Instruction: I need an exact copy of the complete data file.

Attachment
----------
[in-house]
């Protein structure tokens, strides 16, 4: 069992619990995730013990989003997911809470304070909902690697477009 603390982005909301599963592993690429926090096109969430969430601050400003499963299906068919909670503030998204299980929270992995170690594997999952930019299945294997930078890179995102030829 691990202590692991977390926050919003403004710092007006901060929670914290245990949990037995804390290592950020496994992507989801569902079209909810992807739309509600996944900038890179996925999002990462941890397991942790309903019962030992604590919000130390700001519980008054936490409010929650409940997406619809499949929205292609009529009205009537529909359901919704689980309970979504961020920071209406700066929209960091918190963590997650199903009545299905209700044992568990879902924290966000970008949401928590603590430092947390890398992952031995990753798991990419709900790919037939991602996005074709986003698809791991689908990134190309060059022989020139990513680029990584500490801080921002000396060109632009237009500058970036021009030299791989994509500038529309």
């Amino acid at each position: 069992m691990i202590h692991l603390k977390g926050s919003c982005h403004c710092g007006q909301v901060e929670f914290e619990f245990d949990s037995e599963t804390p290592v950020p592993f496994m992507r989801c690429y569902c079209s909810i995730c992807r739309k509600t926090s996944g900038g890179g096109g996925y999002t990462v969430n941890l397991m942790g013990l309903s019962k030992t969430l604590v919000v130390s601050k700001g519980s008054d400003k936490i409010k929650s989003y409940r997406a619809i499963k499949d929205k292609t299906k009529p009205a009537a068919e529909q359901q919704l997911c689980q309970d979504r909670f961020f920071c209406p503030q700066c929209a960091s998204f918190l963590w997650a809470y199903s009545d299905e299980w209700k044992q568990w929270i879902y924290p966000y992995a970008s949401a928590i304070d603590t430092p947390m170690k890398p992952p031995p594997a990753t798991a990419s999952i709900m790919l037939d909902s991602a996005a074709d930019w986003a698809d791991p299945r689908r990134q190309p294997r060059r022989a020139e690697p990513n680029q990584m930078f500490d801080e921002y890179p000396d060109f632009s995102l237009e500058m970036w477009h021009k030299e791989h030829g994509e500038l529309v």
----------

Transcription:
[in-house]
């Protein structure tokens, strides 16, 4: 069992619990995730013990989003997911809470304070909902690697477009 603390982005909301599963592993690429926090096109969430969430601050400003499963299906068919909670503030998204299980929270992995170690594997999952930019299945294997930078890179995102030829 691990202590692991977390926050919003403004710092007006901060929670914290245990949990037995804390290592950020496994992507989801569902079209909810992807739309509600996944900038890179996925999002990462941890397991942790309903019962030992604590919000130390700001519980008054936490409010929650409940997406619809499949929205292609009529009205009537529909359901919704689980309970979504961020920071209406700066929209960091918190963590997650199903009545299905209700044992568990879902924290966000970008949401928590603590430092947390890398992952031995990753798991990419709900790919037939991602996005074709986003698809791991689908990134190309060059022989020139990513680029990584500490801080921002000396060109632009237009500058970036021009030299791989994509500038529309």
């Amino acid at each position: 069992m691990i202590h692991l603390k977390g926050s919003c982005h403004c710092g007006q909301v901060e929670f914290e619990f245990d949990s037995e599963t804390p290592v950020p592993f496994m992507r989801c690429y569902c079209s909810i995730c992807r739309k509600t926090s996944g900038g890179g096109g996925y999002t990462v969430n941890l397991m942790g013990l309903s019962k030992t969430l604590v919000v130390s601050k700001g519980s008054d400003k936490i409010k929650s989003y409940r997406a619809i499963k499949d929205k292609t299906k009529p009205a009537a068919e529909q359901q919704l997911c689980q309970d979504r909670f961020f920071c209406p503030q700066c929209a960091s998204f918190l963590w997650a809470y199903s009545d299905e299980w209700k044992q568990w929270i879902y924290p966000y992995a970008s949401a928590i304070d603590t430092p947390m170690k890398p992952p031995p594997a990753t798991a990419s999952i709900m790919l037939d909902s991602a996005a074709d930019w986003a698809d791991p299945r689908r990134q190309p294997r060059r022989a020139e690697p990513n680029q990584m930078f500490d801080e921002y890179p000396d060109f632009s995102l237009e500058m970036w477009h021009k030299e791989h030829g994509e500038l529309v």